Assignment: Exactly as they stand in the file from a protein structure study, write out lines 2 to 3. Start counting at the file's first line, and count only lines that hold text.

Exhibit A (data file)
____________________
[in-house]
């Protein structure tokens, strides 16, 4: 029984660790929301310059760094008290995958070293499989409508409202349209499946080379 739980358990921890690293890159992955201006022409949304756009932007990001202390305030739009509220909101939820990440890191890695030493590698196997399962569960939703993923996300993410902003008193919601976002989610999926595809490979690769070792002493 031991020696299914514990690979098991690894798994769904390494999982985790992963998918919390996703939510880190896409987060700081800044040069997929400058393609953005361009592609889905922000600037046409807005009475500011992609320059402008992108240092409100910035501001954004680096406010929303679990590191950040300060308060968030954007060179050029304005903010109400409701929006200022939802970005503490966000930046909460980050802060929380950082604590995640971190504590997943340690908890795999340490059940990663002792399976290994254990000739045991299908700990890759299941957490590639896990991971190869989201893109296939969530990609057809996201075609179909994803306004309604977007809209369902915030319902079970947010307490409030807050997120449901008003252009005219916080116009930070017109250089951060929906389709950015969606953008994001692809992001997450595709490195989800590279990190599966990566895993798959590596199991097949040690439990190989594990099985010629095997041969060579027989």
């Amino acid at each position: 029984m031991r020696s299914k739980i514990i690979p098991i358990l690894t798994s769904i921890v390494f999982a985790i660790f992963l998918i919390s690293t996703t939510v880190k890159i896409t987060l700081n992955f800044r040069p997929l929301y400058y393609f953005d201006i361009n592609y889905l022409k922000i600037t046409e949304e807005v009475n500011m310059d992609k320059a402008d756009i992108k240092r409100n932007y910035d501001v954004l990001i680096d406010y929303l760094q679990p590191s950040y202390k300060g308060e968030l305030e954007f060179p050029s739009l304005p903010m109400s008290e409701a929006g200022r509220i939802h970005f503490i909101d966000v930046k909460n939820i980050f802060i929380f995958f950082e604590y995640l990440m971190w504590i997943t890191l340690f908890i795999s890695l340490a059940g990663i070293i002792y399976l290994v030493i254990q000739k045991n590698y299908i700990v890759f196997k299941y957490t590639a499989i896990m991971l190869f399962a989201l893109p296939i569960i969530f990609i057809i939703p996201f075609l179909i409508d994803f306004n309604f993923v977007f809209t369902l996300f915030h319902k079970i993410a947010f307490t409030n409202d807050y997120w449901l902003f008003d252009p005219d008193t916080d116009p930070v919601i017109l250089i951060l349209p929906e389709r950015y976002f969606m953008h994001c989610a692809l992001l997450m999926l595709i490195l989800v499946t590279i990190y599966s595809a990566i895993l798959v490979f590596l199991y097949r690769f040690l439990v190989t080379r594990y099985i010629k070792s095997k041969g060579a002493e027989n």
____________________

């Protein structure tokens, strides 16, 4: 029984660790929301310059760094008290995958070293499989409508409202349209499946080379 739980358990921890690293890159992955201006022409949304756009932007990001202390305030739009509220909101939820990440890191890695030493590698196997399962569960939703993923996300993410902003008193919601976002989610999926595809490979690769070792002493 031991020696299914514990690979098991690894798994769904390494999982985790992963998918919390996703939510880190896409987060700081800044040069997929400058393609953005361009592609889905922000600037046409807005009475500011992609320059402008992108240092409100910035501001954004680096406010929303679990590191950040300060308060968030954007060179050029304005903010109400409701929006200022939802970005503490966000930046909460980050802060929380950082604590995640971190504590997943340690908890795999340490059940990663002792399976290994254990000739045991299908700990890759299941957490590639896990991971190869989201893109296939969530990609057809996201075609179909994803306004309604977007809209369902915030319902079970947010307490409030807050997120449901008003252009005219916080116009930070017109250089951060929906389709950015969606953008994001692809992001997450595709490195989800590279990190599966990566895993798959590596199991097949040690439990190989594990099985010629095997041969060579027989």
């Amino acid at each position: 029984m031991r020696s299914k739980i514990i690979p098991i358990l690894t798994s769904i921890v390494f999982a985790i660790f992963l998918i919390s690293t996703t939510v880190k890159i896409t987060l700081n992955f800044r040069p997929l929301y400058y393609f953005d201006i361009n592609y889905l022409k922000i600037t046409e949304e807005v009475n500011m310059d992609k320059a402008d756009i992108k240092r409100n932007y910035d501001v954004l990001i680096d406010y929303l760094q679990p590191s950040y202390k300060g308060e968030l305030e954007f060179p050029s739009l304005p903010m109400s008290e409701a929006g200022r509220i939802h970005f503490i909101d966000v930046k909460n939820i980050f802060i929380f995958f950082e604590y995640l990440m971190w504590i997943t890191l340690f908890i795999s890695l340490a059940g990663i070293i002792y399976l290994v030493i254990q000739k045991n590698y299908i700990v890759f196997k299941y957490t590639a499989i896990m991971l190869f399962a989201l893109p296939i569960i969530f990609i057809i939703p996201f075609l179909i409508d994803f306004n309604f993923v977007f809209t369902l996300f915030h319902k079970i993410a947010f307490t409030n409202d807050y997120w449901l902003f008003d252009p005219d008193t916080d116009p930070v919601i017109l250089i951060l349209p929906e389709r950015y976002f969606m953008h994001c989610a692809l992001l997450m999926l595709i490195l989800v499946t590279i990190y599966s595809a990566i895993l798959v490979f590596l199991y097949r690769f040690l439990v190989t080379r594990y099985i010629k070792s095997k041969g060579a002493e027989n």